Posted in Realistic Fiction, Teen, Young Adult/New Adult

Lauren Myracle’s This Boy is quiet and powerful

This Boy, by Lauren Myracle, (Apr. 2020, Candlewick Press), $18.99, ISBN: 9781536206050

Ages 14+

Paul Walden is an ordinary teen. He’s not a chest-beating jock, he’s just Paul, and This Boy takes us from freshman year to senior year. We meet Paul and his best friend, Roby; we meet Natalia Gutierrez, the girl they both fall for. They’re ordinary teens, doing teen stuff: some beer, some weed, but mainly, video games and talking about girls. Until disaster strikes and Paul finds himself gripped by addiction, depression, and grief.

This Boy is Lauren Myracle is her most powerful. The story shows readers exactly how “this could happen” to the kid next door. We all know Paul: he lives next door, or have a class or two with him. He’s the Everyman (Everyteen) of the story: living with his mom, not terribly close with his dad, loves playing video games and hanging out with his best friend. The dialogue is so painfully everyday teen; the small moments that make up the first part of this book are so spot on, that it makes the ensuing tragedy and Paul’s spiral even more heartbreaking to witness. He tries to dull his grief, but the usual social drinking isn’t working. He ups his game, becoming a full-blown addict. Paul’s mother isn’t invisible in this story; she’s a scared parent who doesn’t know what to do to help her boy. By trying her own methods first, she puts him in danger of a relapse, and has to come face-to-face with her own complicity in it. Paul’s story is raw and gritty, with frank descriptions of sex, masturbation, and drug use.  A strong choice for teen collections, and a good book to hand to readers who enjoy Chris Crutcher, Laurie Halse Anderson, and Eric Devine.  Hypable has an excerpt available.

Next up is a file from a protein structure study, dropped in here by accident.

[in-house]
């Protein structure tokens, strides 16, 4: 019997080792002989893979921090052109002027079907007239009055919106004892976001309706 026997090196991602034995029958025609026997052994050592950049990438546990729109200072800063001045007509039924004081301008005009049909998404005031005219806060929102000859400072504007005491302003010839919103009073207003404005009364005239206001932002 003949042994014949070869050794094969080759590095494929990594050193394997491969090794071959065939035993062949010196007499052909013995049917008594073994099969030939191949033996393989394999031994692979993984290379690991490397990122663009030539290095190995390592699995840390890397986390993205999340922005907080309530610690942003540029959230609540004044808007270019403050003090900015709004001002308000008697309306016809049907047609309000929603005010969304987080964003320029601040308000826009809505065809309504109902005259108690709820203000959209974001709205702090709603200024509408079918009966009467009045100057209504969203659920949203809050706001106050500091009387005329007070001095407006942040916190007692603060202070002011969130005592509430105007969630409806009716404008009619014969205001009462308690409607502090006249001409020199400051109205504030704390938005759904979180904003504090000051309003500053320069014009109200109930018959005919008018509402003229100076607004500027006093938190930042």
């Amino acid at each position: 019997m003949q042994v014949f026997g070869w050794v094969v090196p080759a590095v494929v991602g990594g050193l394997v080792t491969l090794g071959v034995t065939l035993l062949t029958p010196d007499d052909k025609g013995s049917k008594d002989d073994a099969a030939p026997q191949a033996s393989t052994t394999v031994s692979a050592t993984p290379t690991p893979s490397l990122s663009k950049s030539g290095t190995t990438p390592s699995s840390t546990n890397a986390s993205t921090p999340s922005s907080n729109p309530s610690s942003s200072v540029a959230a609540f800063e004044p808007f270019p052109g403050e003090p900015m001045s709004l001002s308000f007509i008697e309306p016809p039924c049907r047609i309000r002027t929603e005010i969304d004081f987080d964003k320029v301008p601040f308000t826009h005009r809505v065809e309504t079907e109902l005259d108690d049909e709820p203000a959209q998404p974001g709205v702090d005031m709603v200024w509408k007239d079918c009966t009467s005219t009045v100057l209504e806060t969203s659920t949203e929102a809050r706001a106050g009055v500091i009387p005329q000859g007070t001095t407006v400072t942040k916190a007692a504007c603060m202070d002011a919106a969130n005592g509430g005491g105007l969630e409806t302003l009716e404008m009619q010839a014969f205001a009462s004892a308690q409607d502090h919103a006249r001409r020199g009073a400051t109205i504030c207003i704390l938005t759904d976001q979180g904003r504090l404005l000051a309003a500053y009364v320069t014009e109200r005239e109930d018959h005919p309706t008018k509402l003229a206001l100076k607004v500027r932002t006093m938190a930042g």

Posted in Realistic Fiction, Teen, Young Adult/New Adult

Blog Tour: Playing for the Devil’s Fire, by Philippe Diederich

devilsfirePlaying for the Devil’s Fire, by Phillippe Diederich, (March 2016, Cinco Puntos Press), $11.95, ISBN: 978-1-941026-29-8
Recommended for ages 14+

Photojournalist Philippe Diederich wrote his debut novel as a way of communicating his sorrow and anger at the brutual narcoviolence and corruption infecting Mexico. The brutal and gripping story follows 13 year-old Libero “Boli” Flores as he sees his town, Izayoc, crippled by the town’s new inhabitants: men who wear shiny guns, expensive clothes, and drive big SUVs; men who have a lot of money to spend, and men who don’t like to be questioned or crossed. When people speak out, they show up dead.

Boli’s parents know it’s no use to go to the local police, so they head to a neighboring town to seek help, but they never arrive. Boli waits for someone to bring he and his sister, Gaby, some kind of news. Hope comes, briefly, in the form of El Chicano Estrada, a small-time luchador that Boli sees at a wrestling match. Boli, a devoted fan of lucha, particularly the legendary El Santo, begs Chicano to help him locate his parents. Chicano sees the corruption and grim reality facing Boli and the people of Izayoc; it awakens something in him, and he tries to be the hero that Boli needs. But Chicano also knows a truth that Boli hasn’t learned yet: the world is not a good place.

This is a vicious, heartbreaking story about the end of childhood. It’s a grim, powerful, and beautifully written novel, with unforgettable characters: Boli and Gaby are two siblings struggling to move on with their lives in the most horrifying circumstances; their Abuela escapes into her memories of the past to cope; Chicano is someone who just wanted to get by until he found someone that believed in him. Diederich looks at the morality, or lack of it, using Boli as the lens.

Who do you turn to in a town when everyone can either be bought or murdered? This is the question at the heart of Playing for the Devil’s Fire, and it is a very real question facing many Mexican communities. It’s an eye-opening look into a reality many young people face. Philippe Diederich puts a very human face on the cost of the neverending war on drugs.

This is not a book for middle grade or middle schoolers. There is graphic violence (the story begins with a child finding a decapitated head), language, and overall content that is disturbing and upsetting. I’d suggest this for upper high school, young adult, and adult readers, because it is a brilliantly written book that will make readers think, and hopefully, talk.